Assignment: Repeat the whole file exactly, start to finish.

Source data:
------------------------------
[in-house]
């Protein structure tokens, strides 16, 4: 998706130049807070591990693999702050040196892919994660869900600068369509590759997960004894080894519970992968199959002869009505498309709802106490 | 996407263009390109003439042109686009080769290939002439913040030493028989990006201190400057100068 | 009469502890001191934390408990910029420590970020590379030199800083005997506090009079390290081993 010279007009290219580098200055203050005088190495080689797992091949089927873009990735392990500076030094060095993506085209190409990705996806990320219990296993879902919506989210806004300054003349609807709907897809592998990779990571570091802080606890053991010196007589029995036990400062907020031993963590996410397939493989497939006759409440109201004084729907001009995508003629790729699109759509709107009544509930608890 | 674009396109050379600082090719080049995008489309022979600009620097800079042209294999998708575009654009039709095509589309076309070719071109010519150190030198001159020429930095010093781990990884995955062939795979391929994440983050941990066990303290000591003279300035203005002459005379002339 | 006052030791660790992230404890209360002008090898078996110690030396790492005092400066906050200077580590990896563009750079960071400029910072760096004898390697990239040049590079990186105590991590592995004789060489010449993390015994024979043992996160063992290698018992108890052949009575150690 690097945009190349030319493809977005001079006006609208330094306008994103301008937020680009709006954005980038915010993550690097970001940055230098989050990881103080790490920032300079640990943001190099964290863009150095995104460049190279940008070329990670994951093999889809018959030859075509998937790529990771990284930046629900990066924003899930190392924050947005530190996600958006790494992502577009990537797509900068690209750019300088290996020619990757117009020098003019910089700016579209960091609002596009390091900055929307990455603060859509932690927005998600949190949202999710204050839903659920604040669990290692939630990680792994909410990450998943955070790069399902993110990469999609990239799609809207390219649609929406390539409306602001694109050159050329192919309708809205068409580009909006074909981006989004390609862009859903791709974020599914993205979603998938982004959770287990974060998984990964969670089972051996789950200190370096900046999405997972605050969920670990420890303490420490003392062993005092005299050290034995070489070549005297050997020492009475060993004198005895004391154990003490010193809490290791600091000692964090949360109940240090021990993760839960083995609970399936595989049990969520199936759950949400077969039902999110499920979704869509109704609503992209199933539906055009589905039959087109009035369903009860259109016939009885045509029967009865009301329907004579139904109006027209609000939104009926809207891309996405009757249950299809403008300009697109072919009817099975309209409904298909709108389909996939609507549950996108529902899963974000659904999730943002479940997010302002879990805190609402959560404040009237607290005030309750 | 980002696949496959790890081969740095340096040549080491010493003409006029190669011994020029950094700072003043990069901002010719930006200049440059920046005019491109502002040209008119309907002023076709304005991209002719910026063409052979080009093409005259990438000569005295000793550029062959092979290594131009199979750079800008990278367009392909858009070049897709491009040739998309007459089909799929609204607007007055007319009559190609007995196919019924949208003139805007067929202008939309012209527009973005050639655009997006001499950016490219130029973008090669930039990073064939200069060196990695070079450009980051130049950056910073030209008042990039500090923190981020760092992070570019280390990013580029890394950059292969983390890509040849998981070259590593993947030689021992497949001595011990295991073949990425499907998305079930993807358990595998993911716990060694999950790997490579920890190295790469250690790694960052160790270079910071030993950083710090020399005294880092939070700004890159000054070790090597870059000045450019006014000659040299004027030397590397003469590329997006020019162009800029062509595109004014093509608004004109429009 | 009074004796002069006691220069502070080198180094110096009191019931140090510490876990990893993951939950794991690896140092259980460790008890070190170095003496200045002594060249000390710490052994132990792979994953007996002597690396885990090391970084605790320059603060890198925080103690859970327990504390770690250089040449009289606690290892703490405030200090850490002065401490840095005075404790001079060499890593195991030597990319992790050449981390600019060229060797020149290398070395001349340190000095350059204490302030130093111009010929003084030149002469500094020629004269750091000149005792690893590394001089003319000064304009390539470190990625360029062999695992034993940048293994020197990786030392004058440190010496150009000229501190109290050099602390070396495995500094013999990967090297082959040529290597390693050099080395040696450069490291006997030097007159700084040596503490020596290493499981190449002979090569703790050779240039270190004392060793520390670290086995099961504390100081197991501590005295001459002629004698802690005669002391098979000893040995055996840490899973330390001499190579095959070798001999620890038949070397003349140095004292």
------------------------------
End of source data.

[in-house]
């Protein structure tokens, strides 16, 4: 998706130049807070591990693999702050040196892919994660869900600068369509590759997960004894080894519970992968199959002869009505498309709802106490 | 996407263009390109003439042109686009080769290939002439913040030493028989990006201190400057100068 | 009469502890001191934390408990910029420590970020590379030199800083005997506090009079390290081993 010279007009290219580098200055203050005088190495080689797992091949089927873009990735392990500076030094060095993506085209190409990705996806990320219990296993879902919506989210806004300054003349609807709907897809592998990779990571570091802080606890053991010196007589029995036990400062907020031993963590996410397939493989497939006759409440109201004084729907001009995508003629790729699109759509709107009544509930608890 | 674009396109050379600082090719080049995008489309022979600009620097800079042209294999998708575009654009039709095509589309076309070719071109010519150190030198001159020429930095010093781990990884995955062939795979391929994440983050941990066990303290000591003279300035203005002459005379002339 | 006052030791660790992230404890209360002008090898078996110690030396790492005092400066906050200077580590990896563009750079960071400029910072760096004898390697990239040049590079990186105590991590592995004789060489010449993390015994024979043992996160063992290698018992108890052949009575150690 690097945009190349030319493809977005001079006006609208330094306008994103301008937020680009709006954005980038915010993550690097970001940055230098989050990881103080790490920032300079640990943001190099964290863009150095995104460049190279940008070329990670994951093999889809018959030859075509998937790529990771990284930046629900990066924003899930190392924050947005530190996600958006790494992502577009990537797509900068690209750019300088290996020619990757117009020098003019910089700016579209960091609002596009390091900055929307990455603060859509932690927005998600949190949202999710204050839903659920604040669990290692939630990680792994909410990450998943955070790069399902993110990469999609990239799609809207390219649609929406390539409306602001694109050159050329192919309708809205068409580009909006074909981006989004390609862009859903791709974020599914993205979603998938982004959770287990974060998984990964969670089972051996789950200190370096900046999405997972605050969920670990420890303490420490003392062993005092005299050290034995070489070549005297050997020492009475060993004198005895004391154990003490010193809490290791600091000692964090949360109940240090021990993760839960083995609970399936595989049990969520199936759950949400077969039902999110499920979704869509109704609503992209199933539906055009589905039959087109009035369903009860259109016939009885045509029967009865009301329907004579139904109006027209609000939104009926809207891309996405009757249950299809403008300009697109072919009817099975309209409904298909709108389909996939609507549950996108529902899963974000659904999730943002479940997010302002879990805190609402959560404040009237607290005030309750 | 980002696949496959790890081969740095340096040549080491010493003409006029190669011994020029950094700072003043990069901002010719930006200049440059920046005019491109502002040209008119309907002023076709304005991209002719910026063409052979080009093409005259990438000569005295000793550029062959092979290594131009199979750079800008990278367009392909858009070049897709491009040739998309007459089909799929609204607007007055007319009559190609007995196919019924949208003139805007067929202008939309012209527009973005050639655009997006001499950016490219130029973008090669930039990073064939200069060196990695070079450009980051130049950056910073030209008042990039500090923190981020760092992070570019280390990013580029890394950059292969983390890509040849998981070259590593993947030689021992497949001595011990295991073949990425499907998305079930993807358990595998993911716990060694999950790997490579920890190295790469250690790694960052160790270079910071030993950083710090020399005294880092939070700004890159000054070790090597870059000045450019006014000659040299004027030397590397003469590329997006020019162009800029062509595109004014093509608004004109429009 | 009074004796002069006691220069502070080198180094110096009191019931140090510490876990990893993951939950794991690896140092259980460790008890070190170095003496200045002594060249000390710490052994132990792979994953007996002597690396885990090391970084605790320059603060890198925080103690859970327990504390770690250089040449009289606690290892703490405030200090850490002065401490840095005075404790001079060499890593195991030597990319992790050449981390600019060229060797020149290398070395001349340190000095350059204490302030130093111009010929003084030149002469500094020629004269750091000149005792690893590394001089003319000064304009390539470190990625360029062999695992034993940048293994020197990786030392004058440190010496150009000229501190109290050099602390070396495995500094013999990967090297082959040529290597390693050099080395040696450069490291006997030097007159700084040596503490020596290493499981190449002979090569703790050779240039270190004392060793520390670290086995099961504390100081197991501590005295001459002629004698802690005669002391098979000893040995055996840490899973330390001499190579095959070798001999620890038949070397003349140095004292």